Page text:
... his aim is not simply to recount it or engage in the contemporary debates over the ways monopolies warp our economy and our society; instead, he wants to spark a modern movement through real, human stories. Corporate concentration and antitrust regulation can sound like dry issues. Dayen seeks to remind us of the very real consequences they have in our everyday lives ... The stories he tells can often be heartbreaking ... While the stories Dayen offers take place all across the country, from rural areas to Los Angeles’s urban sprawl, and involve people in very different communities and careers, they have the same nugget of truth at their heart: When companies are allowed to keep consolidating, people lose ... Dayen convincingly shows, monopolies are so interwoven in our economy and our lives that there is no escape from them. But his book also highlights some of the challenges faced by a politics that is primarily focused on monopoly. If you see it everywhere without pausing to clarify what is anticompetitive behavior and what is just plain old greed, you risk having the concept lose its specific meaning.
Blending professional rigor with journalistic flair, Dayen, executive editor of the American Prospect, takes readers on a comprehensive tour of the American economy, revealing 'the collections of monopolies encircling our every move' ... Dayen grounds his portrait in vivid illustrations of how a handful of companies have the power to profoundly affect people’s daily lives ... Dayen concludes with a glimmer of hope that some of the early successes of what’s been called the 'New Brandeis' movement (named for the late Supreme Court justice, an avowed foe of monopolies in the early 20th century) will energize a consumer backlash against these concentrations of wealth and power.
Dayen has collected data and case studies that reveal how a handful of megacorporations dominates daily life to the detriment of many Americans. His extensive research reveals how monopolies have eliminated genuine consumer choice, worker protections, and competition while also stifling innovation and racking up enormous corporate profits. Dayen exposes the influence these entities have gained over public officials at the expense of the public good ... Dayen’s investigation is as well-written and compelling as it is disturbing in its detailed and hard-hitting revelations. But Dayen moves beyond the injustice and insult of it all to remind readers that America has faced the threat of monopolies and unfair economic practices in the past and created ways to regulate and rein in such damaging practices. And as his concluding chapter on fighting back makes clear, the U.S. can do so again with a rise in citizen awareness and activism.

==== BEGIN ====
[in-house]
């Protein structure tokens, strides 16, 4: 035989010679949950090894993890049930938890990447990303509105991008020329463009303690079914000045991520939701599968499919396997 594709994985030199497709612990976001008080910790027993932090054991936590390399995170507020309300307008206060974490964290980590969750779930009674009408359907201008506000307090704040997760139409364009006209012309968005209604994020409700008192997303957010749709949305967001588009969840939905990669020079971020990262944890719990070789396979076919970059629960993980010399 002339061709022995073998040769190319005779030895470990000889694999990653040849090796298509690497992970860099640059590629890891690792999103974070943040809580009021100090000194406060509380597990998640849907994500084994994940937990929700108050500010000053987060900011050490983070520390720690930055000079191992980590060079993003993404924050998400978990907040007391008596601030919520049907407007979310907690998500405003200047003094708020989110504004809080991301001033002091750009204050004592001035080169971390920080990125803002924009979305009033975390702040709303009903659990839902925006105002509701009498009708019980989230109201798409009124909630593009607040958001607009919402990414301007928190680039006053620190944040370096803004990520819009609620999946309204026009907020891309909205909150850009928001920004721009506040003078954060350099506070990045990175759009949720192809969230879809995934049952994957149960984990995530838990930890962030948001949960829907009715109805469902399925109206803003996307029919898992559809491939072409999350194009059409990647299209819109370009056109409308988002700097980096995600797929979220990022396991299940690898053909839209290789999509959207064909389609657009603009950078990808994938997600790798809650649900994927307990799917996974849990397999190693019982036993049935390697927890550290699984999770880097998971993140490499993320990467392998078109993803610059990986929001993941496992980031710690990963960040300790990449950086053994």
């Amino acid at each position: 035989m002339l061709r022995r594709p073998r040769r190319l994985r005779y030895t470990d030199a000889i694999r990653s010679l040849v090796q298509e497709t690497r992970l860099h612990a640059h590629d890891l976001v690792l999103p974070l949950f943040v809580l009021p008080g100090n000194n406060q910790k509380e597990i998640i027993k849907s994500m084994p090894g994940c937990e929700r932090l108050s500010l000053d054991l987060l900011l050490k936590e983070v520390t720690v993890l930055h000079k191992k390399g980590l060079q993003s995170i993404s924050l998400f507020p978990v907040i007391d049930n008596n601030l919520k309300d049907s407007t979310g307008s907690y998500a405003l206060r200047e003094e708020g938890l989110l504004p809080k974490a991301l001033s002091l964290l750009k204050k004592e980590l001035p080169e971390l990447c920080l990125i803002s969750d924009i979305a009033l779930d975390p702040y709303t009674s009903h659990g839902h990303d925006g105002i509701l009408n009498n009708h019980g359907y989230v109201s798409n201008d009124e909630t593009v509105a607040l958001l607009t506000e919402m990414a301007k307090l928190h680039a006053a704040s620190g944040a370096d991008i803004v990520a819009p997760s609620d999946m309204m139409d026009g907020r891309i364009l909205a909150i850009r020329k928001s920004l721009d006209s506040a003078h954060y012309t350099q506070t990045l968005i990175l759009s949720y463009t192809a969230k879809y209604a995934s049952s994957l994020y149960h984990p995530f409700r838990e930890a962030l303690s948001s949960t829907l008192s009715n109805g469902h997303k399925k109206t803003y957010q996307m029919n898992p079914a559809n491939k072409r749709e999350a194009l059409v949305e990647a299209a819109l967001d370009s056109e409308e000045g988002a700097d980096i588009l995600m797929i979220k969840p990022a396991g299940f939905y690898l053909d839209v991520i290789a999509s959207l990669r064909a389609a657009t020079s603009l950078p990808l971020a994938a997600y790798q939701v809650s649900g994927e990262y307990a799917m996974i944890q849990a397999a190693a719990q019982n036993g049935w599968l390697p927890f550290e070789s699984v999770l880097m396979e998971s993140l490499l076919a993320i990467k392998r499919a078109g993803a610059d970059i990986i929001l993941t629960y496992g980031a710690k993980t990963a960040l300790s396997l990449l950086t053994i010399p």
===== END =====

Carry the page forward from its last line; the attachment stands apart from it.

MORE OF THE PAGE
...a sweeping, deeply researched assessment of the adverse consequences of monopolies on American life ... Balancing copious data with profiles of workers and business owners, and writing in clear, accessible language, Dayen makes a persuasive argument that reining in big business should be a priority for American voters and policy makers. This is an incisive, irrefutable call to action.
A cutting damnation of the monopolization of the international marketplace for, well, pretty much everything ... The author digs deep into the problem, chronicling his travels around the U.S. to see not only the macro effects of monopolies, but their very real impacts on real people ... The author covers such usual suspects as the banking industry, the communications industry, and big pharma, but he shines a light on the shady corners of the prison system and even the funeral industry, illuminating the breadth and depth of the insidious effects of a multilayered system that follows and controls its victims throughout their lives. Dayen’s main thread is inequality, a natural consequence of one entity having nearly complete control over a market. Readers may know much of this information, but it’s still shocking to read about the damaging consequences of superconcentrated markets. Economists know how to fight it, as Dayen clearly explains, but getting people to recognize how they’re being used is exceedingly difficult. It’s a striking social and economic dilemma that the author thankfully exposes ... A powerful, necessary call to arms to strengthen the antitrust movement and fight a system whose goal is complete control.